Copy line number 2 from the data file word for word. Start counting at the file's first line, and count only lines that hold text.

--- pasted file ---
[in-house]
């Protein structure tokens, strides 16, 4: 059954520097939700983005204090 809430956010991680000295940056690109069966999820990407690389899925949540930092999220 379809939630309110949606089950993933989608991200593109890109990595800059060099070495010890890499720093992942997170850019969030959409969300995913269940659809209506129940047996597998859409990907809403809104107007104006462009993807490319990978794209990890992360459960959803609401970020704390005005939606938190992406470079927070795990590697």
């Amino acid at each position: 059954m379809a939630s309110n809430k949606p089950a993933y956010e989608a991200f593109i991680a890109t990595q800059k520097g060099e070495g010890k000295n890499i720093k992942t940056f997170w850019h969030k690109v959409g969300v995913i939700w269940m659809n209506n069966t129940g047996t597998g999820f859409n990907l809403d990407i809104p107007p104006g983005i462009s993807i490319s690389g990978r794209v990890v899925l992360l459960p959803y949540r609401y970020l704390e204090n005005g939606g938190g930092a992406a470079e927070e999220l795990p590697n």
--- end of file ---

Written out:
């Protein structure tokens, strides 16, 4: 059954520097939700983005204090 809430956010991680000295940056690109069966999820990407690389899925949540930092999220 379809939630309110949606089950993933989608991200593109890109990595800059060099070495010890890499720093992942997170850019969030959409969300995913269940659809209506129940047996597998859409990907809403809104107007104006462009993807490319990978794209990890992360459960959803609401970020704390005005939606938190992406470079927070795990590697």